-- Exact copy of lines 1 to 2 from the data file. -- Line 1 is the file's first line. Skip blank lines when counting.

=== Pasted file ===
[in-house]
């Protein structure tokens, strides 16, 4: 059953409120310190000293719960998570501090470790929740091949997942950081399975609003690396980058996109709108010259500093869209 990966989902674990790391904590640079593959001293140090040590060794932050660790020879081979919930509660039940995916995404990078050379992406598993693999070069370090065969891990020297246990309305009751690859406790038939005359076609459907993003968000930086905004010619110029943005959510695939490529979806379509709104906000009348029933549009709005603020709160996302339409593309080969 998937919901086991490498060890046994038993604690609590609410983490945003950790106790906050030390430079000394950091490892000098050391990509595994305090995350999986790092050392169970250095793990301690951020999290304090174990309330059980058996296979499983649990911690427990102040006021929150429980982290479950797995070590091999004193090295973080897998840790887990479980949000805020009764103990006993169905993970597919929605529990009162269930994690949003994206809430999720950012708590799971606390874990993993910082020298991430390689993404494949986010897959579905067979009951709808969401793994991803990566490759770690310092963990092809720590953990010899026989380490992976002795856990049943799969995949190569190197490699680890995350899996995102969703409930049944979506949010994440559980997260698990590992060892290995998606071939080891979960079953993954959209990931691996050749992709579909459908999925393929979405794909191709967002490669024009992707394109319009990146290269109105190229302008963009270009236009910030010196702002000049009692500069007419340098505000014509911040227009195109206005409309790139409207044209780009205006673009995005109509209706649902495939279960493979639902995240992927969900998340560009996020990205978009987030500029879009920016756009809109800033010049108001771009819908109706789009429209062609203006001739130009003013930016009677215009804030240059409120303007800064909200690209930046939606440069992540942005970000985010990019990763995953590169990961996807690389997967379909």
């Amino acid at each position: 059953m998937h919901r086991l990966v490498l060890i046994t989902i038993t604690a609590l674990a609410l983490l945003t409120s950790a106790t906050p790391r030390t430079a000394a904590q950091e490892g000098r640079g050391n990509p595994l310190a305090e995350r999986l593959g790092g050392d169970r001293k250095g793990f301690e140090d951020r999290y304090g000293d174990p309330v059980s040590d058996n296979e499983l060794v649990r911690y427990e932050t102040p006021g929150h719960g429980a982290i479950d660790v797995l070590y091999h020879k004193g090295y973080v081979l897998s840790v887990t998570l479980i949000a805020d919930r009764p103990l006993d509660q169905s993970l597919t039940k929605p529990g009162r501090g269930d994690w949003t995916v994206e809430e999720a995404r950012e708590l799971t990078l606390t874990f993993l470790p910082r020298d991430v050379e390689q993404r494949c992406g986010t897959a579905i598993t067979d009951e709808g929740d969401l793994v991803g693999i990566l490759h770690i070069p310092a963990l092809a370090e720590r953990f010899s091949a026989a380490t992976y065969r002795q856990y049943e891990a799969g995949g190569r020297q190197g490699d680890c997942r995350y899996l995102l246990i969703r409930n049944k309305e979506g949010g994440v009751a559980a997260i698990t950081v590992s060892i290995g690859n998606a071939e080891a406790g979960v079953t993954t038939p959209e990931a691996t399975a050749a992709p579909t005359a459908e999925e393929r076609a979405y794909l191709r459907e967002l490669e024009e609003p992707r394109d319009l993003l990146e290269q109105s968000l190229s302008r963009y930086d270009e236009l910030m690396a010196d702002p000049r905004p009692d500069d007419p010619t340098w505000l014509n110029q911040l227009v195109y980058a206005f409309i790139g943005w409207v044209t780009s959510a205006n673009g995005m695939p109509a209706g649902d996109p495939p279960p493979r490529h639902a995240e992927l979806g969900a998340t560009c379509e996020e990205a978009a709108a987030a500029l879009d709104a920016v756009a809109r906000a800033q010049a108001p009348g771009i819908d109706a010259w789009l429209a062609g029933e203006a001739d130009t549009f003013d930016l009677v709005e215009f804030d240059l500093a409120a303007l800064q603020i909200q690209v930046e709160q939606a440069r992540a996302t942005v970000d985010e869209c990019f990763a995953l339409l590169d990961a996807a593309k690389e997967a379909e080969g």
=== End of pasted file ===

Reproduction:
[in-house]
């Protein structure tokens, strides 16, 4: 059953409120310190000293719960998570501090470790929740091949997942950081399975609003690396980058996109709108010259500093869209 990966989902674990790391904590640079593959001293140090040590060794932050660790020879081979919930509660039940995916995404990078050379992406598993693999070069370090065969891990020297246990309305009751690859406790038939005359076609459907993003968000930086905004010619110029943005959510695939490529979806379509709104906000009348029933549009709005603020709160996302339409593309080969 998937919901086991490498060890046994038993604690609590609410983490945003950790106790906050030390430079000394950091490892000098050391990509595994305090995350999986790092050392169970250095793990301690951020999290304090174990309330059980058996296979499983649990911690427990102040006021929150429980982290479950797995070590091999004193090295973080897998840790887990479980949000805020009764103990006993169905993970597919929605529990009162269930994690949003994206809430999720950012708590799971606390874990993993910082020298991430390689993404494949986010897959579905067979009951709808969401793994991803990566490759770690310092963990092809720590953990010899026989380490992976002795856990049943799969995949190569190197490699680890995350899996995102969703409930049944979506949010994440559980997260698990590992060892290995998606071939080891979960079953993954959209990931691996050749992709579909459908999925393929979405794909191709967002490669024009992707394109319009990146290269109105190229302008963009270009236009910030010196702002000049009692500069007419340098505000014509911040227009195109206005409309790139409207044209780009205006673009995005109509209706649902495939279960493979639902995240992927969900998340560009996020990205978009987030500029879009920016756009809109800033010049108001771009819908109706789009429209062609203006001739130009003013930016009677215009804030240059409120303007800064909200690209930046939606440069992540942005970000985010990019990763995953590169990961996807690389997967379909």